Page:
This issue is late. There's nothing new there, of course---it would be entirely appropriate to re-name the project Late r Us at times---but the project has had to take a back seat to some recent and significant  issues that have, gratefully, been resolved, and is very very late in consequence. Nothing terrible has occurred and there's certainly nothing to for any of our readership be concerned about, but issues of a time-stealing nature conspired to put any sort of schedule right down the old plumbing, a Defecation Happens sort of thing if you get our meaning.

This VF-11 F-4B hulk (152305) photographed by Bob Lawson at MCAS Cherry point in April of 1971 pretty much sums up the way things have been going around here of late but there are sunnier days ahead, we promise!   Lawson via Sullivan Collection

Anyway, our next issue should be a good one: There are Grumman Guardians in the wind, along with post-War Helldivers, and the photography shared with us on both aircraft is remarkable, but it's going to take a little time to finish up watermarking and captioning the photos (thanks again, Picture Pirates!) and we wanted to get something in print in the meantime so you'd know we were still alive and kicking!

This pair of Fighting 92 F-4Js on the prowl over the Gulf of Tonkin during 1973 hopefully portend where we're headed with with project given just the tiniest turn of luck. Watch this space and cross your fingers!   Lawson via Sullivan Collection

Please accept our sincere apologies and maybe we'll be able to get something else published in a couple of weeks.

Until then, be good to your neighbor. We'll meet again soon!


Monday, May 1, 2017

The New Guinea Blues, An Old Albatros, All Beat to Snot, and A Book on the Six

I Can't See It But I Know It's There

"It", of course, being all that unseen aftermarket that we so lovingly cram into our models in search of the ultimate in super-detailing and, since super-detailing is the name of the game in our hobby, it's definitely the thing to do, right? Sure it is. Absolutely. Maybe...

Wait a minute, you may well be asking yourself at this particular part of our discussion! He just said that super-detailing was the ultimate goal for us, a Holy Grail, if you will, so why's he vacillating over it? Detail's the thing, right? The guys who win those big contests all have it, so don't I need to have it too? There's no point in even discussing it! Or is there?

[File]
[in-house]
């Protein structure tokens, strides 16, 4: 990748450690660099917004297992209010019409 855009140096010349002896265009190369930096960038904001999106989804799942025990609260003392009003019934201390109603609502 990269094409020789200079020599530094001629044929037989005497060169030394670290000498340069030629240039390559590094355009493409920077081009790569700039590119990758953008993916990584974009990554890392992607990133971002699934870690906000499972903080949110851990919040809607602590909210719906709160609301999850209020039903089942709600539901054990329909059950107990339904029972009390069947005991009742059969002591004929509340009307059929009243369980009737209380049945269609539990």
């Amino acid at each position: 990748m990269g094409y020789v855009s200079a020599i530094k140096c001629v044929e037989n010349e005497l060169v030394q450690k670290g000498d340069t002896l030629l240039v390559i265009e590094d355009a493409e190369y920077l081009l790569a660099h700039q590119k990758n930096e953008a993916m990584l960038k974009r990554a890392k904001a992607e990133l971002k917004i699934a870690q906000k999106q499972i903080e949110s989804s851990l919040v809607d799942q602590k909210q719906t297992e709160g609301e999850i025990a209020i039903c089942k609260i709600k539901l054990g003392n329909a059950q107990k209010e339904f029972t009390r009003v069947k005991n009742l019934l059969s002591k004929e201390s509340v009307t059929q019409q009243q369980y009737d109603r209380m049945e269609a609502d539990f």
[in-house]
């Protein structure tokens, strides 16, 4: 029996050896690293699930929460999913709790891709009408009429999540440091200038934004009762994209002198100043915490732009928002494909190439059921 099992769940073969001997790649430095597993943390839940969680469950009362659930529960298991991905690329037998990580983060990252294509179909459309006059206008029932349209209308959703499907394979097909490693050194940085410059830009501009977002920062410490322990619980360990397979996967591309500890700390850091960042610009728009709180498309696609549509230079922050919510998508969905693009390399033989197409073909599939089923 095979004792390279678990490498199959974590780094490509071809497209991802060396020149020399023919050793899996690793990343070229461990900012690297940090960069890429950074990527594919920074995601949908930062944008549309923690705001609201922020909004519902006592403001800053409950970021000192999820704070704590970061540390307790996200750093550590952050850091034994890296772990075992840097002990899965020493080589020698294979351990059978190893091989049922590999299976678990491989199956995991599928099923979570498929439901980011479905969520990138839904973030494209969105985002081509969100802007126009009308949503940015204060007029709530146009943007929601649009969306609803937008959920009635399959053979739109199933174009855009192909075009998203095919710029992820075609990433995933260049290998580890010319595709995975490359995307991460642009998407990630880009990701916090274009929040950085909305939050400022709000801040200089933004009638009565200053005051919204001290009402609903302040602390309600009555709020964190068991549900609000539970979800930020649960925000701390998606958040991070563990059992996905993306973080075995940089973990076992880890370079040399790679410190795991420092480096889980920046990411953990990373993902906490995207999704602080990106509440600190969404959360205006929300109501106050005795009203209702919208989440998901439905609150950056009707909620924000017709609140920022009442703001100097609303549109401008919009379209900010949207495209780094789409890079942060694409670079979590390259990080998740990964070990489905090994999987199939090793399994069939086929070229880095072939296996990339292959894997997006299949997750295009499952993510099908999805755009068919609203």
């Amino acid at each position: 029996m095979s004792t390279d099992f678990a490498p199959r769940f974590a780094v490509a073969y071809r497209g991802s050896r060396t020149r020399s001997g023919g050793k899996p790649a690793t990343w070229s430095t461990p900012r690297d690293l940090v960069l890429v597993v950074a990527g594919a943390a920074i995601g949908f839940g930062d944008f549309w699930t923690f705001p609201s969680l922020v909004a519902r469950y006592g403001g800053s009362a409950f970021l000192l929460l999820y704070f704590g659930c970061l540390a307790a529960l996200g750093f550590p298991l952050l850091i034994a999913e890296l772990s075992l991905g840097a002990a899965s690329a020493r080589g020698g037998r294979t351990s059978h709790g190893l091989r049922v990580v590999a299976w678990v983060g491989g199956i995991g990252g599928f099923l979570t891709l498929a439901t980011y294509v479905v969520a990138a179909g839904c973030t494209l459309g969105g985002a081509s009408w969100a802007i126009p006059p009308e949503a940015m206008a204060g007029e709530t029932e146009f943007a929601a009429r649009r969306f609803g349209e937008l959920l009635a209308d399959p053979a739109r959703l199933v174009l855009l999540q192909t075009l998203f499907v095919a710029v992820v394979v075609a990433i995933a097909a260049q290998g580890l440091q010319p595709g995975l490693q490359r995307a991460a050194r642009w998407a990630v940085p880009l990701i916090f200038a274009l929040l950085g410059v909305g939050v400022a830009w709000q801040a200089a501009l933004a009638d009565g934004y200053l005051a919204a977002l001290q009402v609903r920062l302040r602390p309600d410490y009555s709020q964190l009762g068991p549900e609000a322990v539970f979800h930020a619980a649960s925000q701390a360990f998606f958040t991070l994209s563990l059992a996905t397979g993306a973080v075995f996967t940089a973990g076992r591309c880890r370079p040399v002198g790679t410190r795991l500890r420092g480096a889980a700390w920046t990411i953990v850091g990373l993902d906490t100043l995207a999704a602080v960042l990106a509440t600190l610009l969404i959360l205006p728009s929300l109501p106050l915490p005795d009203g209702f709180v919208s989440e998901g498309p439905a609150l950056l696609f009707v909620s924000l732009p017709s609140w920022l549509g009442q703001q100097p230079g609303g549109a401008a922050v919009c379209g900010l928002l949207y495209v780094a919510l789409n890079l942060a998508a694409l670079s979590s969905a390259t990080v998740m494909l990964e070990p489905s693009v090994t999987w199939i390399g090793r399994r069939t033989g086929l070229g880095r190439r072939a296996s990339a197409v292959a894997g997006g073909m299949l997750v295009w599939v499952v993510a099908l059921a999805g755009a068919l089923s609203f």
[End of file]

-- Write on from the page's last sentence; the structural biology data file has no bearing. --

Ok, ya'll; I've just commited the ultimate sin as far as polystyrene scale modeling is concerned and suggested that you don't need to go cramming all those detail parts into your models. I have to be wrong, right? Well, yes I do, unless of course I'm actually on to something, and I'm pretty sure I am.

My premise in this whole thing, and one that should need no explanation whatsoever, is simple; a mantra that guides my own personal modeling world and could guide yours as well, if you were so inclined, to wit: If I can't see it, then nobody else can either and I'm not going to put it in there. No, I'm not saying we don't need to detail our creations---that's a big part of the fun for most of us---but I am saying that our time can often be more profitably spend doing something else on the model.

Think about that for a minute. Most of the aftermarket detail available to us (some of which we could just as easily scratch-build for a few cents rather than the many dollars a lot of us actually end up spending for reproductions of somebody else's scratchbuilt parts) goes into one of three or four places on any given model airplane: The cockpit; the wheel wells, the powerplant(s) and related areas, and the guns or ordnance, presuming the airplane you're modeling was armed.

Of those four areas two are pretty much a no-brainer, at least up to a point. Most plastic kits fall short in the areas of cockpit and wheel well detailing to one extent or another so enhancing those areas makes a great deal of sense, as long as what you've done can actually be seen on the completed model. To illustrate the point, the cockpit on a B-29 is extremely visible and benefits tremendously from any extra work put into that area, but the only other crew areas that fall even remotely into that category are the gunner's sighting positions on the sides of the fuselage and the tail gunner's position, and you honestly can't see very much in those places. The bomb bays could, of course, use a little extra love, but only if they're going to be displayed with their doors in the open position and visible to the casual viewer. If they're going to be closed any effort there is wasted. You can use the same logic with virtually any bomber, particularly in the larger scales, because you generally can't see very much once you get past a few select areas. Much in the same vein, the cockpit area in a fighter generally requires some extra work, particularly if the canopy is going to be displayed in the open position, but even then there's only so much that can be seen. In those instances, and in any similar ones as well, detailing something that will never be seen becomes a time trap that a great many of us can ill-afford since our hobby falls somewhere in-between employment, a family (or at least friends and a Significant Other), or maybe school. There's only so much leisure time available to most of us, so why waste it?